People at the end of life also experience overtreatment, with more than one-third of older people hospitalised near the end of life receiving interventions unlikely to provide either survival or palliation benefit (Cardona-Morrel et al., 2016[80]). Figure 1.8 shows that hospitalisations in the last year of life are common in OECD countries and further OECD analysis has shown that people tend to be hospitalised more than once in the last year of life. Admissions to Intensive Care Units and visits to Emergency Departments are also common in the last 30 days of a person’s life, particularly among younger people.

Evidence on measures to reduce unnecessary treatment at the end of life is still emerging, but studies have shown that community-based palliative care is associated with less unnecessary hospital use at the end of life (Canadian Institute for Health Information, 2018[75]). Doctors who received training on end-of-life care are also less likely to choose aggressive care at the end of life, but family members can sometimes influence the professionals’ choices, especially in the absence of written documents reporting the patients’ wishes (e.g. living wills, do not attempt resuscitation, advance directives) (Piili et al., 2018[81]).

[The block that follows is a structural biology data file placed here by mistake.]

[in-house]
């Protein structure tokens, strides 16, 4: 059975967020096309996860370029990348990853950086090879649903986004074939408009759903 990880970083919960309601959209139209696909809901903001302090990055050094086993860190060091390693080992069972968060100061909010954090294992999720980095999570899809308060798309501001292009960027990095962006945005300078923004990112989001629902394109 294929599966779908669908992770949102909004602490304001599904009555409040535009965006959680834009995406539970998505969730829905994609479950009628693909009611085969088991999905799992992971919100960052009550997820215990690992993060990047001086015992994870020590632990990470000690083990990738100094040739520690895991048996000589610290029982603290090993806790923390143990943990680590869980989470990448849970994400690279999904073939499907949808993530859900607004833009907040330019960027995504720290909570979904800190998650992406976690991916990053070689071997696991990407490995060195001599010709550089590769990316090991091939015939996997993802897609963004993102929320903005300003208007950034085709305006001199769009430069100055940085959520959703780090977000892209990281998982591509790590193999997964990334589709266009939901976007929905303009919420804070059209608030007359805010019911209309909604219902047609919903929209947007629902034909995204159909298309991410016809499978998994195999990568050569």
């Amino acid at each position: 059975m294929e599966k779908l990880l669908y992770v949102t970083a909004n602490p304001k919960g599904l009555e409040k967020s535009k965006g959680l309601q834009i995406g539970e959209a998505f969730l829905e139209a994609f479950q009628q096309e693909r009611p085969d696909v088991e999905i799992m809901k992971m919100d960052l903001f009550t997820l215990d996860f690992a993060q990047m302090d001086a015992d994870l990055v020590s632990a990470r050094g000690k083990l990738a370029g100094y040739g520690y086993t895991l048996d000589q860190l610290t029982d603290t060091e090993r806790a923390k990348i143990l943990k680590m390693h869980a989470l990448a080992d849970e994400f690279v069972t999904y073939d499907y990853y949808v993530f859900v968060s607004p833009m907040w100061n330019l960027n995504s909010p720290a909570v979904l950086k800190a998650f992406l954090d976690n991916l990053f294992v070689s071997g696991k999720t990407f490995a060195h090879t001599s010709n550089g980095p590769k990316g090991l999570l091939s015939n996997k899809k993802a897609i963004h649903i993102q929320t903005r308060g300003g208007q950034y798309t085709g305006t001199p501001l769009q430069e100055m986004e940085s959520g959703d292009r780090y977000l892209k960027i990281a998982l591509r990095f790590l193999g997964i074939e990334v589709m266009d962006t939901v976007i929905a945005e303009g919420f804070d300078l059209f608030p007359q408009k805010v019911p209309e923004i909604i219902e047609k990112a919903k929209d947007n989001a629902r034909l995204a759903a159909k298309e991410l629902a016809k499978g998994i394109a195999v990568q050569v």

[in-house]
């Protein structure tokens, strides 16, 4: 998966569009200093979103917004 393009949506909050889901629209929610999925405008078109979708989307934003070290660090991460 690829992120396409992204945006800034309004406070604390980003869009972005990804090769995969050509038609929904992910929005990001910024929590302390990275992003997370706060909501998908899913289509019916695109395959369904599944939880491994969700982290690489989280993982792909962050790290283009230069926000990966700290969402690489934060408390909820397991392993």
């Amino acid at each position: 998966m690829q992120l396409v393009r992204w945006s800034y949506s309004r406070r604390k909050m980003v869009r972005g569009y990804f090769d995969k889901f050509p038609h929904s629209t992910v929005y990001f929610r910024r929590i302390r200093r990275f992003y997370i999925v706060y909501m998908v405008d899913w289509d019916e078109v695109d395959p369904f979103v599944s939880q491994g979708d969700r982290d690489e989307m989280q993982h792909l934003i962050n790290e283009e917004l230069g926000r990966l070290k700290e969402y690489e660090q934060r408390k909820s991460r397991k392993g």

In some cases, wishes for continuing curative care and overtreatment come from family members of the patient. Disagreements can arise between professionals and family members which complicates decision-making on end-of-life care. Studies have shown that the use of ethics consultations is associated with lower use of aggressive care and shorter stays in intensive care units (Au et al., 2018[82]; Schneiderman, Gilmer and Teetzel, 2000[83]) Three-fifths of OECD countries have national guidelines to manage these situations of misalignment and around one-third have interdisciplinary ethics committees or employees assistants in most or all facilities to support health care professionals in complex decision-making (OECD, 2020-2021[63]).